The new law makes it unlawful to drive in the left lane unless passing. Here is the full text of the bill that goes into effect August 15:
Overtaking and passing another vehicle
SECTION 1. Article 13, Chapter 5, Title 56 of the 1976 Code is amended by adding:
"Section 56-5-1885. (A) A vehicle may not be driven in the farthest left-hand lane of a controlled access highway except when overtaking and passing another vehicle.
(B) Subsection (A) of this section does not apply:
(1) when no other vehicle is directly behind the vehicle in the left lane;
(2) when traffic conditions and congestion make it impractical to drive in the right lane;
(3) when snow and other inclement weather conditions make it safer to drive in the left lane;
(4) when obstructions or hazards exist in the right lane;
(5) when, because of highway design, a vehicle must be driven in the left lane when preparing to exit;
(6) to law enforcement vehicles, ambulances, or other emergency vehicles engaged in official duties and vehicles engaged in highway maintenance and construction operations;
(7) when a driver of a tractor-trailer commercial motor vehicle combination is unable to move into the right lane safely due to another vehicle overtaking or passing his vehicle to the right; or
(8) when a driver of a vehicle requiring a commercial motor vehicle license to operate is unable to move into the right lane safely due to a highway grade or another vehicle overtaking or passing his vehicle on the right.
(C) Nothing in this section shall limit the Department of Transportation's ability to establish and delineate lane restrictions for certain types of vehicles.
(D) The Department of Transportation must place signs along interstate highways directing slower traffic to move to the right. The signs must be placed at intervals of no more than thirty-five miles.
(E)(1) A person who is adjudicated to be in violation of the provisions of this section must be fined not more than twenty-five dollars, no part of which may be suspended. No court costs, assessments, or surcharges may be assessed against a person who violates a provision of this section. A custodial arrest for a violation of this section must not be made, except upon a warrant issued for a failure to appear in court when summoned or for a failure to pay an imposed fine. A violation of this section does not constitute a criminal offense. Notwithstanding Section 56-1-640, a violation of this section must not be:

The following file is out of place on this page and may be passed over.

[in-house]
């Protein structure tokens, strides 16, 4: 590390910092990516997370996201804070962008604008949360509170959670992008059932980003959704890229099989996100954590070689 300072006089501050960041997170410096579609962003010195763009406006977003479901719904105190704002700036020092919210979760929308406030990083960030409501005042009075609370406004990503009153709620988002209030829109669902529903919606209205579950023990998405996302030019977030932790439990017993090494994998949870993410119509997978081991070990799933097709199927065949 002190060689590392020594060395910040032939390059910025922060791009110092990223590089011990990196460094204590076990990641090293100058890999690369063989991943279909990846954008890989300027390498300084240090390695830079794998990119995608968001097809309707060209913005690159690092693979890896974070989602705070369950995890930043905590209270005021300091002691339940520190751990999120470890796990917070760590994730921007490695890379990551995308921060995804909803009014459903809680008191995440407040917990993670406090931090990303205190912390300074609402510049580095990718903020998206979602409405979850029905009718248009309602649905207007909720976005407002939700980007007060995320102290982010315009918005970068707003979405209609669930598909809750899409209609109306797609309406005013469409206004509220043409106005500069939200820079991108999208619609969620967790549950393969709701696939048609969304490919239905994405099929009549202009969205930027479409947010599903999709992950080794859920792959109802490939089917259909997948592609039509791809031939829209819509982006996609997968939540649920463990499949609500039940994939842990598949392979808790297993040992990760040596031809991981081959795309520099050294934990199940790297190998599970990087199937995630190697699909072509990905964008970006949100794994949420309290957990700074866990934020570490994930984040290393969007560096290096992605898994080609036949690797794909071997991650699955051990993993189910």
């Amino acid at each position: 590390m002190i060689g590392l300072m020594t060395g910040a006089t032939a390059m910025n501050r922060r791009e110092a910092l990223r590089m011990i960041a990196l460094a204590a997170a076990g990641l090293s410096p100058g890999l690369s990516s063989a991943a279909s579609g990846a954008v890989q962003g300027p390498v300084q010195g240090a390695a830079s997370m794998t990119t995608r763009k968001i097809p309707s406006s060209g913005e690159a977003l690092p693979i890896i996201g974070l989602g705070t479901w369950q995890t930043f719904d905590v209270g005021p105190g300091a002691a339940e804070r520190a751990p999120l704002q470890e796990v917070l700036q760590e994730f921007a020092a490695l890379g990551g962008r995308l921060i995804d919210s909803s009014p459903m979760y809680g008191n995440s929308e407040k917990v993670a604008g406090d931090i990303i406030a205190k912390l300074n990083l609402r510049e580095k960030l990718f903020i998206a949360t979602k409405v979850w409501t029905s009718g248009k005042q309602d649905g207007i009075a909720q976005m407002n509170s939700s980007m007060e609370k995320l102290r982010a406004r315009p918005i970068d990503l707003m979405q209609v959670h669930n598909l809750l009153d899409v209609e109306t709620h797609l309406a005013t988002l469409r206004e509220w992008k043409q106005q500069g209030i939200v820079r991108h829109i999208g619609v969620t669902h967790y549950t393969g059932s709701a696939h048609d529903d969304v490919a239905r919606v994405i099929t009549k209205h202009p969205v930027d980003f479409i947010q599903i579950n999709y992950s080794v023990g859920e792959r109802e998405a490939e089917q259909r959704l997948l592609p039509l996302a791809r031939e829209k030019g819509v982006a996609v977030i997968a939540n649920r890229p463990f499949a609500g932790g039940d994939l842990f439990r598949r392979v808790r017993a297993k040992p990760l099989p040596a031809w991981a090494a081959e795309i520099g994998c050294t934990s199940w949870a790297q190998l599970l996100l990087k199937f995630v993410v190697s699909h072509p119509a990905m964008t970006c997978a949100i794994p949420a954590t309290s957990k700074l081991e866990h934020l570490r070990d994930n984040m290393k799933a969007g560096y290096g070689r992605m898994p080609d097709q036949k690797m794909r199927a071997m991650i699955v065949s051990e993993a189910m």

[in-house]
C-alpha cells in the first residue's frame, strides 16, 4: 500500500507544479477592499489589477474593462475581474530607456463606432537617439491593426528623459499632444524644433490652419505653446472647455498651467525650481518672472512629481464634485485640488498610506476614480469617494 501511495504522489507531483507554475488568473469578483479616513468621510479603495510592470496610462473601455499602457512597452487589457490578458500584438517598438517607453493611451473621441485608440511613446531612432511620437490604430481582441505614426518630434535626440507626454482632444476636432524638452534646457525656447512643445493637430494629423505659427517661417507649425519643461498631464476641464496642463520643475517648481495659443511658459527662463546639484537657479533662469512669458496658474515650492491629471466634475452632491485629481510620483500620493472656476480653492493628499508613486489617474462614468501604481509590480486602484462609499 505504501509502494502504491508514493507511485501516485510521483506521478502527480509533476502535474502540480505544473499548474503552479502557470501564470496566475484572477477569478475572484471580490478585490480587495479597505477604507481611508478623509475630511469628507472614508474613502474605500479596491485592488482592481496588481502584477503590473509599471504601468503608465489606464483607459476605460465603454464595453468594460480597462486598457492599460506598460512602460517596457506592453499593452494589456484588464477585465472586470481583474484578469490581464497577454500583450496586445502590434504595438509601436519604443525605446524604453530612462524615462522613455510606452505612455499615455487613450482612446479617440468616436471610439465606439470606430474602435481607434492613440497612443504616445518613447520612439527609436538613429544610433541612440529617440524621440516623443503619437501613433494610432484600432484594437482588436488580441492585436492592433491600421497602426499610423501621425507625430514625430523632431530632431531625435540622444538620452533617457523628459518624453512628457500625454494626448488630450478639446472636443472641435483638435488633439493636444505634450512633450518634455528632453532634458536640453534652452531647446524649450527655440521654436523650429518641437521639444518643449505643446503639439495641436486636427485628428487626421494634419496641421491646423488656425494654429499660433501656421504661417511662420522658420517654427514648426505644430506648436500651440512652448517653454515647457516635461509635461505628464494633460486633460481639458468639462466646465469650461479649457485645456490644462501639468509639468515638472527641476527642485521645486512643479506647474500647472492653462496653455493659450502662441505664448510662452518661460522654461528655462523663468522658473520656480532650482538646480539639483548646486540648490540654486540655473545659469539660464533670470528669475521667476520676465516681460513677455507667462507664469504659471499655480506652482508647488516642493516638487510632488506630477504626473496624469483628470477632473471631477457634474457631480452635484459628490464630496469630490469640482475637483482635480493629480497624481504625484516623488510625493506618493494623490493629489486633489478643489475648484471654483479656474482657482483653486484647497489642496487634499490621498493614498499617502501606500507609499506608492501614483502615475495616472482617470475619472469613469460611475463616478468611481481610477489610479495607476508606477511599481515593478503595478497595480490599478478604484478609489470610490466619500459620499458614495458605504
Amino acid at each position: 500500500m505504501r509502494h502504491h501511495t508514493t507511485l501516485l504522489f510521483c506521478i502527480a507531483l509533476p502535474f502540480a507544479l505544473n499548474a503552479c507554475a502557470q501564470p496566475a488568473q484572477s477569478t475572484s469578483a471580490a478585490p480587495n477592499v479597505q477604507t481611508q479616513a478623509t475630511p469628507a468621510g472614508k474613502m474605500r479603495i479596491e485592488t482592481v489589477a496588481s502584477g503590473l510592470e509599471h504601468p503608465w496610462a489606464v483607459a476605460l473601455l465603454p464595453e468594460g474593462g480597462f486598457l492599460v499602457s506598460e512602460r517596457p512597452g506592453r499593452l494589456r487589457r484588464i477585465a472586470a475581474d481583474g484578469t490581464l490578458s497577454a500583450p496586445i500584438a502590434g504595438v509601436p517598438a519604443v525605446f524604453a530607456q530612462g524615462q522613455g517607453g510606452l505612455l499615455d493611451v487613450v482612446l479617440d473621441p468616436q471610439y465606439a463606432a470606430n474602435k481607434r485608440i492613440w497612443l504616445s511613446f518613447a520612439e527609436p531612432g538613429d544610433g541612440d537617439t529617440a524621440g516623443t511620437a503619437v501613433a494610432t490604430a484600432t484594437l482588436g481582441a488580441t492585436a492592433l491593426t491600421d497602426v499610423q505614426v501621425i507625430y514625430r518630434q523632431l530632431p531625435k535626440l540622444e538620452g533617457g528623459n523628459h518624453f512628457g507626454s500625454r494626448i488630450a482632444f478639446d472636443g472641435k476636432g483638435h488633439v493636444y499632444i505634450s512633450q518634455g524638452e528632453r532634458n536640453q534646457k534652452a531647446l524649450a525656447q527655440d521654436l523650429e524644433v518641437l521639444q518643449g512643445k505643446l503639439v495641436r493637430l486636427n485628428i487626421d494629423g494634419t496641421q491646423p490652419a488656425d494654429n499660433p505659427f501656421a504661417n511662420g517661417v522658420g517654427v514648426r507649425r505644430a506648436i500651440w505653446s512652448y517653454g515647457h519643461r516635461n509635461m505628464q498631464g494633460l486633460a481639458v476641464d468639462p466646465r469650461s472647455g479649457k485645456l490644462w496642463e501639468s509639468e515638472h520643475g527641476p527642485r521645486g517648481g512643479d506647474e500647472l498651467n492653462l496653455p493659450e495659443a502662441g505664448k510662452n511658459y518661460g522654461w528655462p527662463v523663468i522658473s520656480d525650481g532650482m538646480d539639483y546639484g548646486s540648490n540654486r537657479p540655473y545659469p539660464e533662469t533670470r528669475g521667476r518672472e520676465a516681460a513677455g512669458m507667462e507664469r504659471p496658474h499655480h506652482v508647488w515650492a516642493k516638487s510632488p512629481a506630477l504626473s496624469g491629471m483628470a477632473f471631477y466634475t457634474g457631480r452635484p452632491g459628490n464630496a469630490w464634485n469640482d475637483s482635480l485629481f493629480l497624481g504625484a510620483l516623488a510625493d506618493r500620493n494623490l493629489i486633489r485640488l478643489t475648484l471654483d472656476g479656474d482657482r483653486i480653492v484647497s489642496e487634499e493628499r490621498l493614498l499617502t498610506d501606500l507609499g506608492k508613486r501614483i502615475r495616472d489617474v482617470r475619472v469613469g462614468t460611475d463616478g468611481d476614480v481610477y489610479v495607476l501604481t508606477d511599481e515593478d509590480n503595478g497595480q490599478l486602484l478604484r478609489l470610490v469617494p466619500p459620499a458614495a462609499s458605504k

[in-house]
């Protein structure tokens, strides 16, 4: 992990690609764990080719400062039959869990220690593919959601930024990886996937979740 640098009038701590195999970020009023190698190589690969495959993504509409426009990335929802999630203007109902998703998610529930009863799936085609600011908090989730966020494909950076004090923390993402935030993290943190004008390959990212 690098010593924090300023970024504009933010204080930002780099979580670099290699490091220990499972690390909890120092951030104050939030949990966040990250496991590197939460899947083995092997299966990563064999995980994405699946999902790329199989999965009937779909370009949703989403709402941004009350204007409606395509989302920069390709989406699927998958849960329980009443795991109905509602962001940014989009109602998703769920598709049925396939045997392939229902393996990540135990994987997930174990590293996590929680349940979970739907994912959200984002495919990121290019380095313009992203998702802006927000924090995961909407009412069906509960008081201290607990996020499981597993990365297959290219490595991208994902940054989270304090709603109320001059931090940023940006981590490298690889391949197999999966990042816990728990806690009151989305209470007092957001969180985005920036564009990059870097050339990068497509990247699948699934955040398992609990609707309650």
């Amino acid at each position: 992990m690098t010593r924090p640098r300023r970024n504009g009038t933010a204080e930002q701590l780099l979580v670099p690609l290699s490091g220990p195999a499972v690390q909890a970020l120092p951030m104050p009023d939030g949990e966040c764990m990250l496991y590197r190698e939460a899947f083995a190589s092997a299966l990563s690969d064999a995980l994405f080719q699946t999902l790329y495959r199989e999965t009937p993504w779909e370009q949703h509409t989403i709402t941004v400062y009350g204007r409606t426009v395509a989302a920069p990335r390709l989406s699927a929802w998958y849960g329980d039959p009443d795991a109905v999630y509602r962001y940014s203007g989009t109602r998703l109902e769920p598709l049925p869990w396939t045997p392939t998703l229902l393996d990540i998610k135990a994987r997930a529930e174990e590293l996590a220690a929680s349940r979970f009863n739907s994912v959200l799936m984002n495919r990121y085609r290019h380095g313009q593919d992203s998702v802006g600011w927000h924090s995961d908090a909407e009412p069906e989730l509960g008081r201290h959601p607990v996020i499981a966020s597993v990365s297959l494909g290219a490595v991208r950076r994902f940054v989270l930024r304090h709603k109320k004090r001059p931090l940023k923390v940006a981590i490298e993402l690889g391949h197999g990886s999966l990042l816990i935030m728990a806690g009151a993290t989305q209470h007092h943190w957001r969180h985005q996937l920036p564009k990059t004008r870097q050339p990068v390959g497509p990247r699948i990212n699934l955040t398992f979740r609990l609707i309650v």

(a) included in the offender's motor vehicle records maintained by the Department of Motor Vehicles;
(b) included in the criminal records maintained by SLED; or
(c) reported to the offender's motor vehicle insurer.
(2) A violation of this section is not negligence per se, or contributory negligence, and is not admissible as evidence in a civil action.
(3) A law enforcement officer must not search, and may not request consent to search, a vehicle, or the driver or occupant of the vehicle, solely because of a violation of this section.
(4) A person charged with a violation of this section may admit or deny the violation, enter a plea of nolo contendere, or be tried before either a judge or a jury. If the trier of fact is convinced beyond a reasonable doubt that the person violated the provisions of this section, then the penalty is a civil fine pursuant to item (1) of this subsection. If the trier of fact determines that the State has failed to prove beyond a reasonable doubt that the person violated the provisions of this section, then no penalty shall be assessed.
(5) A person found to be in violation of this section may bring an appeal to the court of common pleas."